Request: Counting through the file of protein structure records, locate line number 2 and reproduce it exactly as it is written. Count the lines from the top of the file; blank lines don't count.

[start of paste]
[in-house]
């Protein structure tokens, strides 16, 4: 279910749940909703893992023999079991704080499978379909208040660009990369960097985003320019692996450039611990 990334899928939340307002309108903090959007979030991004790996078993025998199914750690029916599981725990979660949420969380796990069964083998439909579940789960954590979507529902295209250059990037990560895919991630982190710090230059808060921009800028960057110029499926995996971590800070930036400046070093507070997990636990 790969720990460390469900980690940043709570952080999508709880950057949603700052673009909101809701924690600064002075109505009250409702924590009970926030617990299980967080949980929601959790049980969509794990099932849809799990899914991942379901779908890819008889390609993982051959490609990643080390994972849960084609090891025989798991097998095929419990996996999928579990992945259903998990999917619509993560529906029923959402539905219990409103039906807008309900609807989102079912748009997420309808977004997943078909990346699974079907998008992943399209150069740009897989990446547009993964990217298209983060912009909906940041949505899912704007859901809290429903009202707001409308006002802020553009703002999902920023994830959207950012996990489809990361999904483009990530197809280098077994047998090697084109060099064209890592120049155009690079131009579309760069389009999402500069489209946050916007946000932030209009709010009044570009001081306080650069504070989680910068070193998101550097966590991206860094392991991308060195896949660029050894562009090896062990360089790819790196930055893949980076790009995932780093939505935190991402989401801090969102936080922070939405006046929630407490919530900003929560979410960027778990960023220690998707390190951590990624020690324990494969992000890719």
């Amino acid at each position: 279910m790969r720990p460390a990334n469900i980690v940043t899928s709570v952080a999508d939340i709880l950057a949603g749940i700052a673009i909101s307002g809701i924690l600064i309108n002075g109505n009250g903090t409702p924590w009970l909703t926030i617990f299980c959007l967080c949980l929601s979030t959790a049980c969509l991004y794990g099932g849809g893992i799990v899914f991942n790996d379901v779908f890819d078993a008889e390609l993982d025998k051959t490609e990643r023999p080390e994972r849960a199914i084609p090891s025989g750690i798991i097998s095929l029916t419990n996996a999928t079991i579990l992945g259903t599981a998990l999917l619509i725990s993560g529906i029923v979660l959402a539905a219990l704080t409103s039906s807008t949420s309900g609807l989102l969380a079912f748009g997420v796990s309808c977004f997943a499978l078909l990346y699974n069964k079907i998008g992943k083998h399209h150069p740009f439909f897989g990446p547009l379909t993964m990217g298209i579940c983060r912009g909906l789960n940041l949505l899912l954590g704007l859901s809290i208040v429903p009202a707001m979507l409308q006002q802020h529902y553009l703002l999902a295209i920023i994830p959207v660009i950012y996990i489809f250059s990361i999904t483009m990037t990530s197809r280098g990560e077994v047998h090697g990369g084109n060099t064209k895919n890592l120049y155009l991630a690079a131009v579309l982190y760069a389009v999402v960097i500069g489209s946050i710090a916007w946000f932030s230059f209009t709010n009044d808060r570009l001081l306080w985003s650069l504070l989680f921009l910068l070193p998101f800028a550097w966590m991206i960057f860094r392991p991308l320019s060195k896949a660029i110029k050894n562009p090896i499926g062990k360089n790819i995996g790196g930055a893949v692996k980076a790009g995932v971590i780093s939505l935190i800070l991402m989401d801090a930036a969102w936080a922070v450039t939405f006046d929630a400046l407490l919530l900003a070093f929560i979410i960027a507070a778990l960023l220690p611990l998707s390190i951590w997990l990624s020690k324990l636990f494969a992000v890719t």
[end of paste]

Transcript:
């Protein structure tokens, strides 16, 4: 279910749940909703893992023999079991704080499978379909208040660009990369960097985003320019692996450039611990 990334899928939340307002309108903090959007979030991004790996078993025998199914750690029916599981725990979660949420969380796990069964083998439909579940789960954590979507529902295209250059990037990560895919991630982190710090230059808060921009800028960057110029499926995996971590800070930036400046070093507070997990636990 790969720990460390469900980690940043709570952080999508709880950057949603700052673009909101809701924690600064002075109505009250409702924590009970926030617990299980967080949980929601959790049980969509794990099932849809799990899914991942379901779908890819008889390609993982051959490609990643080390994972849960084609090891025989798991097998095929419990996996999928579990992945259903998990999917619509993560529906029923959402539905219990409103039906807008309900609807989102079912748009997420309808977004997943078909990346699974079907998008992943399209150069740009897989990446547009993964990217298209983060912009909906940041949505899912704007859901809290429903009202707001409308006002802020553009703002999902920023994830959207950012996990489809990361999904483009990530197809280098077994047998090697084109060099064209890592120049155009690079131009579309760069389009999402500069489209946050916007946000932030209009709010009044570009001081306080650069504070989680910068070193998101550097966590991206860094392991991308060195896949660029050894562009090896062990360089790819790196930055893949980076790009995932780093939505935190991402989401801090969102936080922070939405006046929630407490919530900003929560979410960027778990960023220690998707390190951590990624020690324990494969992000890719």